Foot and Mouth restrictions eased

By Charlotte Eyre

- Last updated on GMT

Related tags: European union, European commission, United kingdom

The European Commission yesterday announced that UK exports of live
animals and meat and dairy products will resume, with the
exception of a 10km zone in Surrey.

"This reduction in the control measures at this stage has been possible because of the favourable evolution in the disease situation and the strict and immediate movement ban implemented in the whole of Great Britain,"​ the EC said. The news will come as a great relief to the UK food industry, as profit losses caused by the ban will not be as enormous as originally feared. The Financial Times estimated that the meat industry would lose 20m euros every week the ban is in place. According to the Department for Environment, Food and Rural Affairs (Defra), animals and products can now be exported from outside a 10km surveillance zone in Surrey, where the outbreak originally occurred, to the rest of the EU, provided that measures are taken to provide additional veterinary and certification. Investigations into the outbreak are still ongoing, and a a three-mile temporary biosecurity area has been imposed at the animal health research laboratories at Pirbright, where the current strain of FMD may have originated, Defra said. Earlier this month, tests confirmed the presence of FMD at two farms in the UK, and a ban on exports was immediately put in place. EU vets indicated at the time that the strain of the disease was 01 BFS67, a virus isolated in the 1967 FMD outbreak in the UK. FMD is an acute infectious disease which causes fever and blisters, especially in the mouth and on the feet. It spreads through contact with the saliva, milk, dung or blood of infected animals, as well as by the movement of animals, humans and vehicles that have been in contact with the virus. Although rare in humans, FMD causes loss of milk yield, mastitis, sterility and chronic lameness in livestock. There is no cure for the disease, so slaughter is the only control policy available to farmers, a necessary measure because widespread disease throughout the UK would cause significant welfare problems, the UK Department for Environment, Food and Rural Affairs (DEFRA) said. Outside the EU, countries that have banned UK-meat imports include the US, the Philippines, South Korea, South Africa and Japan.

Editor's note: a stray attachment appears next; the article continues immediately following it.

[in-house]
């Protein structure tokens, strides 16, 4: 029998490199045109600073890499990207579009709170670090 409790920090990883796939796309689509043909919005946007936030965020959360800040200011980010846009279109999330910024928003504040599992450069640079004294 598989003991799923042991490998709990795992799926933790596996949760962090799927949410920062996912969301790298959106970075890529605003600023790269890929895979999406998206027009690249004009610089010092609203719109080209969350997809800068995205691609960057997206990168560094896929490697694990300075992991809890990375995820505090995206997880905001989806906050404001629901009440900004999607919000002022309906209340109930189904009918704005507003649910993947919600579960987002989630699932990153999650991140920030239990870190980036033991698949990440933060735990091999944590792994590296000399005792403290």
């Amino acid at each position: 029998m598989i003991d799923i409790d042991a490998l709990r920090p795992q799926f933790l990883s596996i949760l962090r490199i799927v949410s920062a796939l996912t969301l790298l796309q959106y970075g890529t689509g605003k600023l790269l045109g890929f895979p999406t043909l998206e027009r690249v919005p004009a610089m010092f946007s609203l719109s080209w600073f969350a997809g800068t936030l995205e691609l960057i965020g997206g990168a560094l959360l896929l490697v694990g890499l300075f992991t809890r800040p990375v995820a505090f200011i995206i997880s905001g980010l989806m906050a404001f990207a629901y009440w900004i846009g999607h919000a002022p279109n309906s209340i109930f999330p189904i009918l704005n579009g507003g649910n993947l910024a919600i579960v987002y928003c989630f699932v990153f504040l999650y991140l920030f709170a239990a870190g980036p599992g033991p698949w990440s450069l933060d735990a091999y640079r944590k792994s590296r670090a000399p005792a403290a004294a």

Related topics: Regulation & Safety

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